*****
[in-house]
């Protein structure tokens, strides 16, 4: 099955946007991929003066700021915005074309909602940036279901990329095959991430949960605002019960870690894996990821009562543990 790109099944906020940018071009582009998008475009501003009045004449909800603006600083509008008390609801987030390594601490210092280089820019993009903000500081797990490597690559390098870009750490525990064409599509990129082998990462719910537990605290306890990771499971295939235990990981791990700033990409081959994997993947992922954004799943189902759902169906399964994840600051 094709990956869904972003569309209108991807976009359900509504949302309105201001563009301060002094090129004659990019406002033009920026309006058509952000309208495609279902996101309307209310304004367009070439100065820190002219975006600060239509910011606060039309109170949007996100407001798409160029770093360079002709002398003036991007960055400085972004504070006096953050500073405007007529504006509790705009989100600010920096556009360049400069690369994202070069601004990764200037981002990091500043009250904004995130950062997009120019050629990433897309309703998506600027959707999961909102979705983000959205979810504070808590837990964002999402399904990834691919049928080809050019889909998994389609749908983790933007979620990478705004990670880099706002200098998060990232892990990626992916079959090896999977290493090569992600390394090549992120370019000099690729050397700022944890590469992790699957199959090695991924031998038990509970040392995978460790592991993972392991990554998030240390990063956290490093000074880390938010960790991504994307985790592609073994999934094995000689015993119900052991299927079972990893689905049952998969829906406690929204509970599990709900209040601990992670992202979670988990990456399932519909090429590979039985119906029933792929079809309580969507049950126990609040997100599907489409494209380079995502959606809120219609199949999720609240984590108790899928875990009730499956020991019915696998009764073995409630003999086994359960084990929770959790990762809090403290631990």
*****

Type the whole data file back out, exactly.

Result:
[in-house]
């Protein structure tokens, strides 16, 4: 099955946007991929003066700021915005074309909602940036279901990329095959991430949960605002019960870690894996990821009562543990 790109099944906020940018071009582009998008475009501003009045004449909800603006600083509008008390609801987030390594601490210092280089820019993009903000500081797990490597690559390098870009750490525990064409599509990129082998990462719910537990605290306890990771499971295939235990990981791990700033990409081959994997993947992922954004799943189902759902169906399964994840600051 094709990956869904972003569309209108991807976009359900509504949302309105201001563009301060002094090129004659990019406002033009920026309006058509952000309208495609279902996101309307209310304004367009070439100065820190002219975006600060239509910011606060039309109170949007996100407001798409160029770093360079002709002398003036991007960055400085972004504070006096953050500073405007007529504006509790705009989100600010920096556009360049400069690369994202070069601004990764200037981002990091500043009250904004995130950062997009120019050629990433897309309703998506600027959707999961909102979705983000959205979810504070808590837990964002999402399904990834691919049928080809050019889909998994389609749908983790933007979620990478705004990670880099706002200098998060990232892990990626992916079959090896999977290493090569992600390394090549992120370019000099690729050397700022944890590469992790699957199959090695991924031998038990509970040392995978460790592991993972392991990554998030240390990063956290490093000074880390938010960790991504994307985790592609073994999934094995000689015993119900052991299927079972990893689905049952998969829906406690929204509970599990709900209040601990992670992202979670988990990456399932519909090429590979039985119906029933792929079809309580969507049950126990609040997100599907489409494209380079995502959606809120219609199949999720609240984590108790899928875990009730499956020991019915696998009764073995409630003999086994359960084990929770959790990762809090403290631990």